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FSU roster is set (maybe) for the 2023-24 season

What might Seminole basketball look like this fall?

NCAA Basketball: Florida State at Louisville Jamie Rhodes-USA TODAY Sports

The deadline to enter the transfer portal has passed, and with that, the Florida State Seminoles basketball roster should be set for the upcoming season. Coach Hamilton regularly stated during last season’s epic fail that he would use the transfer portal to get things back on track. The good news is that FSU limited departures to guys who either don’t fit in the system, or guys who don’t fit in the culture. The bad news is that FSU failed to keep up with the Alabama Crimson Tide and Kansas Jayhawks of the world in term of attracting program changing players out of the mess that is the portal.

Improvements this season will rely on two things the program has lacked in recent years: health, and a return to a junkyard dog mentality.

For those who weren’t paying attention, the four guys who left the program include two of the top-3 scorers (Matthew Cleveland to Miami Hurricanes, and Caleb Mills to Memphis Tigers), enigmatic and frustrating big man Naheem McCleod (to Syracuse Orange), and injured freshman Jeremiah Bembry.

So what’s left.

Post Players

For the first time since Balsa Koprivica sophomoric rise (and sudden departure) this could be a position of strength. Due to injuries, 6-10 sophomore Cam Corhen played far more than expected last year and by season’s end he had transformed from a high school player who roamed the perimeter to a legitimate modern big man. He was 4th in the ACC in TS% and 14th in ORB%. He needs to become a force on the defensive boards, and prove that the 35% from deep he shot in conference play wasn’t a fluke. But he has the makings of FSU’s most important big since 1st round NBA pick Mfiondu Kabengele.

The other player here is 6-10 senior Jaylen Gainey. The highly anticipated defensive specialist from Brown missed the year with a knee injury. If he’s back in form, FSU will have a pair of mobile bigs who give the coaches different skillsets to exploit matchups.


The highlight is the return of 6-11 4* sophomore Baba Miller. He battled injuries early, and then missed half the year with an inexplicably terrible NCAA suspension, and when he finally did play, he showed flashes of potential but never really settled in to a terrible team. He’s a great defensive rebounder, and if his offensive game has expanded can be a matchup nightmare. I’d expect to see more of him in the post this year as FSU will look to get him the ball in isolation situations.

Senior Darin Green Jr. returns, having made 91 3-pointers. Overplay clearly hurt him down the stretch last year, and better management of his minutes this year should result in improved efficiency.

Cam’Ron Fletcher only played 10 games, but should bounce back to provide FSU with some much needed toughness and defensive disruption. If he can shoot north of 35% from deep, FSU will be in great position on the wing. He should get an injury waiver and be a junior this season.

6-10 sophomore De’Ante Green was supposed to redshirt last year to rehab his knee, but volunteered to play since the team was so desperate for bodies. He flashed the potential that had TN writer Matt Minnick so high on his future. He made 10-14 2s and 4-10 3s in limited action, but most importantly showed that he can guard smaller players. Hopefully his side-to-side mobility will be further improved this year.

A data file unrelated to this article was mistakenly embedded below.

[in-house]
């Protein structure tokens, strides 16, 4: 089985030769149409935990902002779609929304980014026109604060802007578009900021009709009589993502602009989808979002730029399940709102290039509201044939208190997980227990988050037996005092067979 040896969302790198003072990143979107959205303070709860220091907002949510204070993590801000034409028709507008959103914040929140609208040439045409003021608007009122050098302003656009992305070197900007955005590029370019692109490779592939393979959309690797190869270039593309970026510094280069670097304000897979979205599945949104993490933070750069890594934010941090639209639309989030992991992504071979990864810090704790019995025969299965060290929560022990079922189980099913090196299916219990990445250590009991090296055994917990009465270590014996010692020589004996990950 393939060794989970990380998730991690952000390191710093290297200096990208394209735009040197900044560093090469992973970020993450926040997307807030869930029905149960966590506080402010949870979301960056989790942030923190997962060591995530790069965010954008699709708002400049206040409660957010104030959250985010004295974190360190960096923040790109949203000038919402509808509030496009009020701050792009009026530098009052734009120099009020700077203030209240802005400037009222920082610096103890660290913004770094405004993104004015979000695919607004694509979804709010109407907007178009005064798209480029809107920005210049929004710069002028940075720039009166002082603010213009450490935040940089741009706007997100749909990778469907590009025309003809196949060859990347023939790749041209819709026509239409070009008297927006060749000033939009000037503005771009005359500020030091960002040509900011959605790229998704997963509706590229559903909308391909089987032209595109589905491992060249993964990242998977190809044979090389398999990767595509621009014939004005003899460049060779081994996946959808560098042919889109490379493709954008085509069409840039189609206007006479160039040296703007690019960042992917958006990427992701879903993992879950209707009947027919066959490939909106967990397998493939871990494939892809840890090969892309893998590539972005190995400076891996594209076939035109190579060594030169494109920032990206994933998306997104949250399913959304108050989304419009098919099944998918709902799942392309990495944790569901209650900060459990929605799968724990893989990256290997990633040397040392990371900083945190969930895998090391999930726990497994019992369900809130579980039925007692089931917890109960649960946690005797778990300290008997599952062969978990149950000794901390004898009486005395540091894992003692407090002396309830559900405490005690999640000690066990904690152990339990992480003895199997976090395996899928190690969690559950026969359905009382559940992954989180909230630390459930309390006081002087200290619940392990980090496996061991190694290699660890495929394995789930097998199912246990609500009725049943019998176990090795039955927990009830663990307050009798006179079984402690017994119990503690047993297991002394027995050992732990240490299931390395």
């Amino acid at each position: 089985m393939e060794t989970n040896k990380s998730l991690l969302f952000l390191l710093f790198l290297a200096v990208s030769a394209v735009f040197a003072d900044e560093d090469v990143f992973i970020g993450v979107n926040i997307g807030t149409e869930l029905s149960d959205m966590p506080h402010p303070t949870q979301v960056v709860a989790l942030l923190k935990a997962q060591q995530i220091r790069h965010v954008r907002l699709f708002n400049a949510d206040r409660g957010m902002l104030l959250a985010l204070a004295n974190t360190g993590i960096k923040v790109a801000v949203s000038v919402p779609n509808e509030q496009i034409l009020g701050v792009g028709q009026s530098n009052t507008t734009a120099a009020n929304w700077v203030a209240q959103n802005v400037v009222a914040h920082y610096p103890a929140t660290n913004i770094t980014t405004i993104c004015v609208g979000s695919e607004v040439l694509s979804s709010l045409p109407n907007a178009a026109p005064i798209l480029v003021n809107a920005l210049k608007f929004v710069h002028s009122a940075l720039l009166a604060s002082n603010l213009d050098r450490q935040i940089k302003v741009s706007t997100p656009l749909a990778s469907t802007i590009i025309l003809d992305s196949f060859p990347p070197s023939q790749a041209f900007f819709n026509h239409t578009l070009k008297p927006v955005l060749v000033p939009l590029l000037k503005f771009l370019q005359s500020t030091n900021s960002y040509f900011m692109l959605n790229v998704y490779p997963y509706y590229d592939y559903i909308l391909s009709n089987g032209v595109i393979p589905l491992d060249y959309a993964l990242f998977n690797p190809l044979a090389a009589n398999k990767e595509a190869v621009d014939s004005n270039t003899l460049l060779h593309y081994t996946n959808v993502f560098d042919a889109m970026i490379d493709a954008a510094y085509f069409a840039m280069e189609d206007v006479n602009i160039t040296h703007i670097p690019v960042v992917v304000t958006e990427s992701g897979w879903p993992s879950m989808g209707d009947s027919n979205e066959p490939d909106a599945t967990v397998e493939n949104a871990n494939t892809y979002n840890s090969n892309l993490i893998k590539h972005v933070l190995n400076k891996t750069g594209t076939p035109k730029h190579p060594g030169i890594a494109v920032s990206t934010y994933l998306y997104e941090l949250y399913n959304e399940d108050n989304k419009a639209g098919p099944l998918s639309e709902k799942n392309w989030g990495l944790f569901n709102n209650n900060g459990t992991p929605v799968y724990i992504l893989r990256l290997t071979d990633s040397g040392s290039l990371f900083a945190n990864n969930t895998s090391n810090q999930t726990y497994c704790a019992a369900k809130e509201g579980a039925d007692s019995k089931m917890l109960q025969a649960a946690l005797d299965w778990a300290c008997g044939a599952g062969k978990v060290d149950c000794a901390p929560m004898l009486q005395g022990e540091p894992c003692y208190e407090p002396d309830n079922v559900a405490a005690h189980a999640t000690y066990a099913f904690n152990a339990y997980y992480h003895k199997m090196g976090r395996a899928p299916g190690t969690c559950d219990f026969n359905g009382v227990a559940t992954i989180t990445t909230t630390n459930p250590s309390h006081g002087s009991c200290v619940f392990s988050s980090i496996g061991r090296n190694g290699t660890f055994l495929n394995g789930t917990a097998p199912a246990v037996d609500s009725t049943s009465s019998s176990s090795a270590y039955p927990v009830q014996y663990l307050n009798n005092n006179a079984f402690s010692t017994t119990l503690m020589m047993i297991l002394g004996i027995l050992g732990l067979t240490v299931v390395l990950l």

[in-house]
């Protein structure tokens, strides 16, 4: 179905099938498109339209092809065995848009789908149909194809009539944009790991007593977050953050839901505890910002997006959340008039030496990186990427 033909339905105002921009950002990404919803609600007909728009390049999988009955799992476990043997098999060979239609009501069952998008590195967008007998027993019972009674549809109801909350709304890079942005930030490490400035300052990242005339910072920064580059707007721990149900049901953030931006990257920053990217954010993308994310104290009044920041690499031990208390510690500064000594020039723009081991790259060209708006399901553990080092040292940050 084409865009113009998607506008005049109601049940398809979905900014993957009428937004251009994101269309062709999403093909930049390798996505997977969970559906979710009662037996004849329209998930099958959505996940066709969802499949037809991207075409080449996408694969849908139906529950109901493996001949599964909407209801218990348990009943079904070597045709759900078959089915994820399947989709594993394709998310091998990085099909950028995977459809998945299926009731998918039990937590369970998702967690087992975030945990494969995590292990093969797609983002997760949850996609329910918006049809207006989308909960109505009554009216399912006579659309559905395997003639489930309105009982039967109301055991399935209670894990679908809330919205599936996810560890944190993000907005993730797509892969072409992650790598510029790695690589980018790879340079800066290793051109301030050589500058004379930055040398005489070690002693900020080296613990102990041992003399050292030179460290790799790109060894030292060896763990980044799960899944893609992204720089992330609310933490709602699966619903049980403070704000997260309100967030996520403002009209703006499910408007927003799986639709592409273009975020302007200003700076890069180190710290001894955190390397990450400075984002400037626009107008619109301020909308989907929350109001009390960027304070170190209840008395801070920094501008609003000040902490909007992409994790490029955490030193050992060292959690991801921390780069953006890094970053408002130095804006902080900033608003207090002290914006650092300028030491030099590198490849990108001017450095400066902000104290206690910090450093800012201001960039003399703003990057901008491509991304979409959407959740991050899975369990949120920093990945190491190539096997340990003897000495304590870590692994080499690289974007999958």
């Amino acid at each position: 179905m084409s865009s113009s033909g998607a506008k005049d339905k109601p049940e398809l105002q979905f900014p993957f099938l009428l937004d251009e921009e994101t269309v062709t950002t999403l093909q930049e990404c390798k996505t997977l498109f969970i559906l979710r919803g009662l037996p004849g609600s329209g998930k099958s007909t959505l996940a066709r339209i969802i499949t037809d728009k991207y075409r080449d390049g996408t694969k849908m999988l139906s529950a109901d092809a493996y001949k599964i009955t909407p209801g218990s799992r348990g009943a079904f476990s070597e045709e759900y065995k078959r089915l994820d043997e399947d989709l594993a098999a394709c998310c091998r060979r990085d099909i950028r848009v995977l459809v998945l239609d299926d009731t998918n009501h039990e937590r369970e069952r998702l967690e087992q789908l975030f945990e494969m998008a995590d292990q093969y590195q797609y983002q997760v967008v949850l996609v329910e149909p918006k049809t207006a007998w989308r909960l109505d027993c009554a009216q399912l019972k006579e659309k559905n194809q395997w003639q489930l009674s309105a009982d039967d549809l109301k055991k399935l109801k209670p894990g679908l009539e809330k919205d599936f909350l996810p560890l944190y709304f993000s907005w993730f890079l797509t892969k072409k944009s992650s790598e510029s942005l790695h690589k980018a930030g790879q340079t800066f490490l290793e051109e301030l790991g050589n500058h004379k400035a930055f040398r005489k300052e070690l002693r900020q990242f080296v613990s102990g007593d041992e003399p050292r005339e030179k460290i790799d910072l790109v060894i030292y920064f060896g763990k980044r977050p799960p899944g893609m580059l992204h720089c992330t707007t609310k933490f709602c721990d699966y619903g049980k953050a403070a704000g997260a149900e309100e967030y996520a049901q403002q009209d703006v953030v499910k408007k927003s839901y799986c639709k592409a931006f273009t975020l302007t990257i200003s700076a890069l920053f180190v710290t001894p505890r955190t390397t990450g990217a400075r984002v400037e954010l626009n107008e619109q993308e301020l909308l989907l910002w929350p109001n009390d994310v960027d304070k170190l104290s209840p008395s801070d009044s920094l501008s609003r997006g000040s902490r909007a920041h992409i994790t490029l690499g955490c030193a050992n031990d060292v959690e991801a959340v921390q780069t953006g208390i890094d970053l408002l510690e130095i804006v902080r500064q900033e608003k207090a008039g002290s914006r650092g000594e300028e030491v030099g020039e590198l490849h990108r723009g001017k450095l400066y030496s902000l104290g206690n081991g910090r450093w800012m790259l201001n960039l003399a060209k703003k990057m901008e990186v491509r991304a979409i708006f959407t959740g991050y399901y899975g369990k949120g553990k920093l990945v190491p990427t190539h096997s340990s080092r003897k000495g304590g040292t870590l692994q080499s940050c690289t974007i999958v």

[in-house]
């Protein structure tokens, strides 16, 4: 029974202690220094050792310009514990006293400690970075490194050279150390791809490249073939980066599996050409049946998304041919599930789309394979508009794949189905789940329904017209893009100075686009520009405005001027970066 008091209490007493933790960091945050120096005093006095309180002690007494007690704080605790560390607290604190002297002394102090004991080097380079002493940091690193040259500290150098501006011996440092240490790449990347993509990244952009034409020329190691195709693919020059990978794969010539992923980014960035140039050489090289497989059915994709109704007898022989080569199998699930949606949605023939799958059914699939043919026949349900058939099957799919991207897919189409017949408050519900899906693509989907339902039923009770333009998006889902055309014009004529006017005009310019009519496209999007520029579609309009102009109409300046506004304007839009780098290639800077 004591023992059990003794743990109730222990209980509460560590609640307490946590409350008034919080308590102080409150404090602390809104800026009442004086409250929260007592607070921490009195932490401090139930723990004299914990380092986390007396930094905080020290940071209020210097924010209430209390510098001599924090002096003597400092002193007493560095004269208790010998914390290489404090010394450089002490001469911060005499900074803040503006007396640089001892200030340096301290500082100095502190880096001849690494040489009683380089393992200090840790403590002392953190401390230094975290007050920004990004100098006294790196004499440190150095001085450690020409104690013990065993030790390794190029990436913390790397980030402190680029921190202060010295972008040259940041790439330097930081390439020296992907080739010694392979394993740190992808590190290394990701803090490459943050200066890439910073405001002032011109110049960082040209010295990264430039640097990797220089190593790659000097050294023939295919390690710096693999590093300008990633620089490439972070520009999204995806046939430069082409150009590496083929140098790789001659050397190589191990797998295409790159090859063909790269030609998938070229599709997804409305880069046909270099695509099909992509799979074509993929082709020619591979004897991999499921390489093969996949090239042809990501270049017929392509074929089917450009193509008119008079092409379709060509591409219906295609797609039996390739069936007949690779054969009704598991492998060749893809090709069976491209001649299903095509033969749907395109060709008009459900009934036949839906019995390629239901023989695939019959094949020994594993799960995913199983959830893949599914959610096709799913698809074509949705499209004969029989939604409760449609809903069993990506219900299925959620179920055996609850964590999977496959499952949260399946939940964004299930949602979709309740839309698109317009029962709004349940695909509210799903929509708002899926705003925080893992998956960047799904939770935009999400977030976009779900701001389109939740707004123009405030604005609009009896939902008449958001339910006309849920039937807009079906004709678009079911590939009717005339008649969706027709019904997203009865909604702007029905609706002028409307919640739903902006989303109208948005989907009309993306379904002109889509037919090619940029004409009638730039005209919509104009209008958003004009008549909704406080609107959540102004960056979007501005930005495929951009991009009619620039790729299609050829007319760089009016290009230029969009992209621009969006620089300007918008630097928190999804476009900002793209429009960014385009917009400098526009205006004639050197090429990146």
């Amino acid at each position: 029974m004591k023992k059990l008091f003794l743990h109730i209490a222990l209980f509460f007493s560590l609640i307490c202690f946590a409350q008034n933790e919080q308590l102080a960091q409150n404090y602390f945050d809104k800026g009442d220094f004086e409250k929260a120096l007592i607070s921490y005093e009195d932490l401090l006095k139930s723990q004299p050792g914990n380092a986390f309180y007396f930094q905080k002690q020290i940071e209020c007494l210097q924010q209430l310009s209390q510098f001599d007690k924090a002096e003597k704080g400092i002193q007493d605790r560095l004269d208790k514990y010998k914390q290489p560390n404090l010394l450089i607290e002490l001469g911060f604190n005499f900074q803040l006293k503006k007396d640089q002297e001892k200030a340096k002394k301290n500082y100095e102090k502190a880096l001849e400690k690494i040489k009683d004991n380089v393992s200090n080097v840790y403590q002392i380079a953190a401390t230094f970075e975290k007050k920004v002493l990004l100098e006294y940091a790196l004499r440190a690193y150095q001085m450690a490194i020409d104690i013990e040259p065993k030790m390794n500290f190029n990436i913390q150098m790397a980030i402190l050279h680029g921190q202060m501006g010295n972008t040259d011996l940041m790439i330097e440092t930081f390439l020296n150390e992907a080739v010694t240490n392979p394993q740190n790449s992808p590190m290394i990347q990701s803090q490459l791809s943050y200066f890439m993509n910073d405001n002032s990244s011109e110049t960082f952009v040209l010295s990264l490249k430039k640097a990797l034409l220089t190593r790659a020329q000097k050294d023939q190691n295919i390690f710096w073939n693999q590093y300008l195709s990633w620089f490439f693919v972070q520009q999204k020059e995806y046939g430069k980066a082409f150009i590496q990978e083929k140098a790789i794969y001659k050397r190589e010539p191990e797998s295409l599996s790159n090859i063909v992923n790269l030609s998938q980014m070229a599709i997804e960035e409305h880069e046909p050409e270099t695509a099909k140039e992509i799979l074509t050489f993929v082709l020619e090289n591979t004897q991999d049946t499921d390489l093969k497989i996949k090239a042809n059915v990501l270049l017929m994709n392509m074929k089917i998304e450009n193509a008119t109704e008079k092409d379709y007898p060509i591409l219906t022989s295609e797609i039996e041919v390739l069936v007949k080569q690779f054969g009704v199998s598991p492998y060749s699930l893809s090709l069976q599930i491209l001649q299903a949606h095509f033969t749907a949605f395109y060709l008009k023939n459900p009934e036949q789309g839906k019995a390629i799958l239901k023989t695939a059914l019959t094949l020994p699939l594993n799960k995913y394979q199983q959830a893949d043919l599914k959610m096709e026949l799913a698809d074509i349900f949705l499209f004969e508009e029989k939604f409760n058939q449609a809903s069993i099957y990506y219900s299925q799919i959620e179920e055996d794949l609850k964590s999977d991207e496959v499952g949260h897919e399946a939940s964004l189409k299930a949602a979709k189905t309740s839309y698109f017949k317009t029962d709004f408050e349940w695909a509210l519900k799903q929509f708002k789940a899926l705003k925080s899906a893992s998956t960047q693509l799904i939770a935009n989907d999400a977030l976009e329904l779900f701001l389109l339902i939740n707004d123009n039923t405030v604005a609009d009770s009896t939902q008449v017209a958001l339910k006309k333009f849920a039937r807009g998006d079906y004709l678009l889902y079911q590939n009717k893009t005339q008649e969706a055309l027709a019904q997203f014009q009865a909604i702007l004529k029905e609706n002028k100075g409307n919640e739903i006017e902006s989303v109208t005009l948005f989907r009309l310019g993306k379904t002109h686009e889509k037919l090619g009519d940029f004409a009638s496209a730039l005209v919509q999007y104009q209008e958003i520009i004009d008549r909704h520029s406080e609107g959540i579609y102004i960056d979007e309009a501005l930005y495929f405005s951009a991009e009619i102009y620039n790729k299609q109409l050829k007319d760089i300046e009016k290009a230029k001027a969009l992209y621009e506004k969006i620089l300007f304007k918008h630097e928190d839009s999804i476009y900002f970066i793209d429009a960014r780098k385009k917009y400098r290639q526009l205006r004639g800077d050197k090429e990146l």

Sophomore Tom House was the final part of the equation last year. The 6-7 sharpshooter wasn’t particularly sharp, and that needs to change if he expects to see the floor.

Josh Nickelberry transferred in from LaSalle (after beginning his career for Louisville Cardinals). The 6-4 graduate senior provides another lock-down shooter on the perimeter to complement Darin Green. Nickelberry made 79 3s at a 40% clip.

VCU transfer Jamir Watkins could be an impact guy without leading FSU statistically in anything. The 6-7 junior can rebound, shoot without embarrassing himself, and most importantly be a key cog to FSU getting back to a pressing, disruptive defense. As detailed in the past, the college shot clock is too long to make switching 1-5 on defense a viable defense unless you can disrupt offenses abilities to get into their actions.

Another switchable defender is Taylor Bowen. The 6-9 true freshman is built in the mold of Chris Singleton. The prayer is, like Chris, he’s the best defensive player on the team the moment he steps on campus. Since FSU is deep at the position, they’ll be able to bring him along at whatever pace is most comfortable.

Lead Guards

FSU returns junior Jalen Warley and sophomore Chandler Jackson. Both have good size for their position and have the ability to play bully ball. By season’s end, I’d have given Jackson the nod here, but with a new roster and a full offseason I don’t expect Warley to surrender minutes easily.

The third player here is junior Primo Spears. who played >92% of the minutes for the Georgetown Hoyas. He was wildly inefficient, but Georgetown was even worse than FSU, he had to do everything, and he had to do it on tired legs. He could be the x-factor for next year, but that assumes he actually steps on the court for Florida State. He’ll need a waiver, as this is his 3rd school in three years, and there are rumors he may turn pro. We’ll see.

If you do the math, that’s 13 guys, and in college hoops you get 13 scholarships. Why is this important? Because Ham and Co. are still recruiting in the portal. But, as Ham has always said, don’t count his scholarships.